NFLPA executive director Lloyd Howell continued the turf field debate Wednesday at the NFLPA news conference, pointing out that a vast majority of the player’s union wants to play on natural grass fields.
“It’s really basic,” Howell said Wednesday in an NFLPA news conference at the Mandalay Bay resort. “It’s not rocket science. Ninety-two percent of our union wants grass. That’s compelling. The bottom line is, it’s unquestionable that our union wants to have a working condition where they play on grass.”
Four members of the NFLPA executive community – Atlanta Falcons defensive end Calais Campbell, Jacksonville Jaguars placekicker Brandon McManus, former Cincinnati Bengals safety Michael Thomas, and Los Angeles Chargers running back Austin Ekeler – concurred with Howell on the natural field opinion.
“You bounce a little bit different off concrete, rubber and plastic than you do off grass and dirt,” Ekeler said. “It hurts. Turf is a lot harder surface. When it comes to my legs, on turf, you stick. On grass, dirt, you move a little bit. So, it’s the accumulation of those little things.”
Howell also pointed out the “hypocrisy” of NFL stadiums being converted to grass for the 2026 World Cup. Seven stadiums – Gillette Stadium, MetLife Stadium, Lumen Field, Mercedes-Benz Stadium, AT&T Stadium, NRG Stadium, and SoFi Stadium are being converted to natural grass. 13 more are already grass.
“There’s a model out there that says, for another sport it’s possible,” Howell said. “Now certainly the average football player, the football game is different than soccer. We appreciate that. But the science alone says this is possible.
A joint study by the NFL and NFLPA found that lower-extremity injuries occurred at nearly identical rates on synthetic and natural turf, according to ESPN.
The report examined all games over the course of the 2023 season, defining injuries that could be attributed to playing surface as lower-extremity, non-contact injuries that are serious enough to force missed games. The study found that the incidence rate of lower-body injuries (per 100 plays) was 0.001 higher on synthetic turf (0.043) than natural (0.042).
The data is in line with a 2022 joint study by the NFL and NFLPA that shows lower-body, non-contact injuries are statistically similar on artificial turf and on natural surfaces. Those rates were slightly further apart than in the 2022 study, with synthetic turf at 0.048 and natural at 0.035. However, previous years have found that there is a statistically significant difference between lower-body injury rates on turf and on grass. The American Orthopedic Society for Sports Medicine conducted a study in 2018, finding that synthetic turf fields caused 16 percent more lower-extremity injuries using data collected from 2012 to 2018. The American Journal of Sports Medicine found similar results in a 2019 study using data from 2012 to 2016.
The player’s union released a statement to ESPN, saying the numbers were only close in 2023 because injuries on grass fields increased.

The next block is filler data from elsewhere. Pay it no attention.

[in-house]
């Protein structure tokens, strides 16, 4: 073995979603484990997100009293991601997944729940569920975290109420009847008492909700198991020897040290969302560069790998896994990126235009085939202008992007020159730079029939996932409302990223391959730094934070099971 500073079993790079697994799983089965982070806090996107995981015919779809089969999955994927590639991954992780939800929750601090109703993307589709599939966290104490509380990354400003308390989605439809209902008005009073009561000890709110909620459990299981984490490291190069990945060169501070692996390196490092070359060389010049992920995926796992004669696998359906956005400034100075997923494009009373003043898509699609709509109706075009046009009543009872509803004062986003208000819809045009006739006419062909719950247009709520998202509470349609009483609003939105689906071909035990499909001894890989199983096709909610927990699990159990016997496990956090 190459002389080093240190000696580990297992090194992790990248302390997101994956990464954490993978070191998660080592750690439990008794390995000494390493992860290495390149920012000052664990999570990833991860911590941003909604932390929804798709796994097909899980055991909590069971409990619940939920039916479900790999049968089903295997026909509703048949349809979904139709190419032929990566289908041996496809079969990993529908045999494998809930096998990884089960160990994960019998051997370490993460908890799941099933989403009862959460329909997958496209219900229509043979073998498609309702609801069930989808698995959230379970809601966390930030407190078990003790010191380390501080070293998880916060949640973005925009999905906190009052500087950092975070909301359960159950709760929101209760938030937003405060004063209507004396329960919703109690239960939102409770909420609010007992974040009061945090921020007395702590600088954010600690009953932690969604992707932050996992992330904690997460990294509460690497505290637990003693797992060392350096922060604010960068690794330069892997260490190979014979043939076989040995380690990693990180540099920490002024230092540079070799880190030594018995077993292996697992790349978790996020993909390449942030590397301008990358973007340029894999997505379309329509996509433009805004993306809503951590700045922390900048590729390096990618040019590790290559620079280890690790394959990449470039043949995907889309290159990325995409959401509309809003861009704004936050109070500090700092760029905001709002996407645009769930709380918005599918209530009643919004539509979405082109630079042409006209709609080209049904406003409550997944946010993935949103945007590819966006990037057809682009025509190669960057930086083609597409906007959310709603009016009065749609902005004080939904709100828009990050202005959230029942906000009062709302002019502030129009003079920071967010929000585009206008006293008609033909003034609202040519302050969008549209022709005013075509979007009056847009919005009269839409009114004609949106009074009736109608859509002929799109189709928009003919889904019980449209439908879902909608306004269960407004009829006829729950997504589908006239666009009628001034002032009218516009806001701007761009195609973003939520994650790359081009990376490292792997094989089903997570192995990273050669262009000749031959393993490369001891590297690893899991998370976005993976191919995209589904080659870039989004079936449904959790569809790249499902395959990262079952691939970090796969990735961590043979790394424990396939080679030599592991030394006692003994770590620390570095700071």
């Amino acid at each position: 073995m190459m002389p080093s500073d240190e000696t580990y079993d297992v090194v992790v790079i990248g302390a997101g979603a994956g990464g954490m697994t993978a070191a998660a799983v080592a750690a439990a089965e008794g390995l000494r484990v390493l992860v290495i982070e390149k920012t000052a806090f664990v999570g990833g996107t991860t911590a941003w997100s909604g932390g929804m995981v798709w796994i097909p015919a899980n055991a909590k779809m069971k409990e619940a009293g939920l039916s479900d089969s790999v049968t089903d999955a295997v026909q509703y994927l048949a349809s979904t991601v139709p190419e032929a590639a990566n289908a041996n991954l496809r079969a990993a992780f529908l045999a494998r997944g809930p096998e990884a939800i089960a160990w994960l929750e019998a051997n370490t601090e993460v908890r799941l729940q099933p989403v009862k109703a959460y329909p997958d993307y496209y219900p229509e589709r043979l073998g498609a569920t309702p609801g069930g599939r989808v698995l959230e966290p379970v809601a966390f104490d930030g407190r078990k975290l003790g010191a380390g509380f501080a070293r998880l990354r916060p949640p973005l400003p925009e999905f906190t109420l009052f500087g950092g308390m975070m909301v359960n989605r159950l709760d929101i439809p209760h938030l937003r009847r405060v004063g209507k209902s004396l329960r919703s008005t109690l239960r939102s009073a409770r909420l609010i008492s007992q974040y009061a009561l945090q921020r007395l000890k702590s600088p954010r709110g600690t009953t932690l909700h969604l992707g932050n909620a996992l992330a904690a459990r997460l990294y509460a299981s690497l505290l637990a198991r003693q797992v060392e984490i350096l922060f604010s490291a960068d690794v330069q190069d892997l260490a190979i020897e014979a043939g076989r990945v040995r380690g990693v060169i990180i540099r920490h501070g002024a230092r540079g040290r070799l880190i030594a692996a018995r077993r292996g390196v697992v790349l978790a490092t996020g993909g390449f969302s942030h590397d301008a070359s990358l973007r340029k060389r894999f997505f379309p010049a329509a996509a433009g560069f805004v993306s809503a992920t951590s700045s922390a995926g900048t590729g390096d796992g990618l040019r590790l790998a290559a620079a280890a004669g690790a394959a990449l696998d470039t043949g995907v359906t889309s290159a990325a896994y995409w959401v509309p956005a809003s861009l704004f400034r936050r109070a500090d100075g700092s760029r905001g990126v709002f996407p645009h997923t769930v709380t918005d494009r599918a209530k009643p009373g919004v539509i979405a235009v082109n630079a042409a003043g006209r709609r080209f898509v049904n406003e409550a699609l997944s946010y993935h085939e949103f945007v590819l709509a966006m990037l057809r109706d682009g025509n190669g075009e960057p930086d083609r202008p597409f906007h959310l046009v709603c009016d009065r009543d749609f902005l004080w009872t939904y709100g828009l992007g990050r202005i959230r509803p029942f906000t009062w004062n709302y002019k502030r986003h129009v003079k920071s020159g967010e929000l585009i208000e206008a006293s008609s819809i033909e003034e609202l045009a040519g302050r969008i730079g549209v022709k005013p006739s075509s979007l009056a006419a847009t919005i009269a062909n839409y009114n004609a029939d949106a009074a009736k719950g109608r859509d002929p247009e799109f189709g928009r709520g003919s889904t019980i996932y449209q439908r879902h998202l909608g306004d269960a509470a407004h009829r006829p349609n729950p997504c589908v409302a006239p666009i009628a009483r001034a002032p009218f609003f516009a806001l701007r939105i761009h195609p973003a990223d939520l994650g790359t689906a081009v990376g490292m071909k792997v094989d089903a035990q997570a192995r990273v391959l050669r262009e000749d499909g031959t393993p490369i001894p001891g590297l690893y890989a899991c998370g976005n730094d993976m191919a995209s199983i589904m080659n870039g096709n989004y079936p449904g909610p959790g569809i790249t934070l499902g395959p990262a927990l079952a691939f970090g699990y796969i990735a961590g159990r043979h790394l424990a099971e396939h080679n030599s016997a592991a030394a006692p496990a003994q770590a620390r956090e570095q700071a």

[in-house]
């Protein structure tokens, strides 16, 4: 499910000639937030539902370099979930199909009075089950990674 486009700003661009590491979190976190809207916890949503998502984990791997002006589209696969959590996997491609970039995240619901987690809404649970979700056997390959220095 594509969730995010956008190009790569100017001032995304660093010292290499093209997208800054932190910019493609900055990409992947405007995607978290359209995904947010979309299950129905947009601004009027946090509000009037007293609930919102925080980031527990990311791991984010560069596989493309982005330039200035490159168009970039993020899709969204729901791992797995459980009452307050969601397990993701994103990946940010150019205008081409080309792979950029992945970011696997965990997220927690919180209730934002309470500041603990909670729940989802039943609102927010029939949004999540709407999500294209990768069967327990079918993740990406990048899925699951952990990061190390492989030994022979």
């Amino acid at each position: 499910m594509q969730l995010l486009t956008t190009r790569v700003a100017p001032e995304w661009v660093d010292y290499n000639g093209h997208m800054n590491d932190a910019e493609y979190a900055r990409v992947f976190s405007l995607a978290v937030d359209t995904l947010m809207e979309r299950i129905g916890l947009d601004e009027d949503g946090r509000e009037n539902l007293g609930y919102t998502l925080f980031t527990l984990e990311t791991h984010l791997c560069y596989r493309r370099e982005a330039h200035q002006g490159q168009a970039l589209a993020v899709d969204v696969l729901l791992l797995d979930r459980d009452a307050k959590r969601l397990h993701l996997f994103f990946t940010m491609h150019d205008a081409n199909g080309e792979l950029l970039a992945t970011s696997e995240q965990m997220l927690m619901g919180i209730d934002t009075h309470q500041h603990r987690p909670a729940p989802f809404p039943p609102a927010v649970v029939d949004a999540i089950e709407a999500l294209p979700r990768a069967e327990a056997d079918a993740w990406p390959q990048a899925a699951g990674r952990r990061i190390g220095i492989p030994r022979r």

“As we have said repeatedly,” the statement read, “injury data in a one-year time capsule does not account for what we have known since we started tracking these injuries: that a well-maintained, consistent grass surface is still simply safer for players than any synthetic field. The story of last year’s injury data is that, unfortunately, injury rates on grass have increased from last year.
“The data cannot, however, account for what players have shared with the NFL for years: that we feel much worse after playing on synthetic surfaces and overwhelmingly prefer consistent, high-quality grass fields.
NFL players have been extremely vocal about their stance against turf surfaces. In an anonymous poll conducted by The Athletic this season, nearly 83 percent of the 85 players surveyed said playing on turf is a real problem. Players argue that they feel more sore after games on turf fields than they do on grass.
Players like Cooper Kupp, Calais Campbell, Deebo Samuel, and Dalton Schultz have all spoken out against playing on turf within the last couple of years. The Kelce brothers – Eagles center Jason and Chiefs tight end Travis – dedicated a segment of their podcast decrying turf fields, arguing that the ground is harder and leads to more concussions. The joint study found that concussions were relatively stable, but did not differentiate between concussions sustained on turf and grass.
“This year’s injury data also does not explain how quick they are to flip NFL stadium surfaces from bad synthetic to better grass for international soccer friendlies and tournaments,” the NFLPA’s statement to ESPN continued.
At the beginning of the 2023 season, NFLPA Executive Director Lloyd Howell released a statement that making the switch to grass “is the easiest decision the NFL can make.” As part of his argument, Howell argued it “makes no sense” that some stadiums will flip their surfaces to grass to comply with World Cup regulations, then flip back to turf for the NFL season. The league began exploring the potential of working with FIFA to research field compositions.
Some NFL owners have argued that converting their stadium surfaces to grass would be much harder than some have hypothesized. Cowboys Executive Vice President Stephen Jones told The Athletic in October that such changes would have had to already be considered during the building of the stadium. Dallas is converting its field to a natural-grass hybrid to host World Cup games, but FIFA said those surfaces may not “survive the duration of the tournament.”
“We are looking at the pitch conversion and how that conversion is going to be done to make it a natural-grass surface that will actually survive the duration of the tournament, which is a huge challenge,” FIFA COO Heimo Schirgi said to the Dallas Morning News.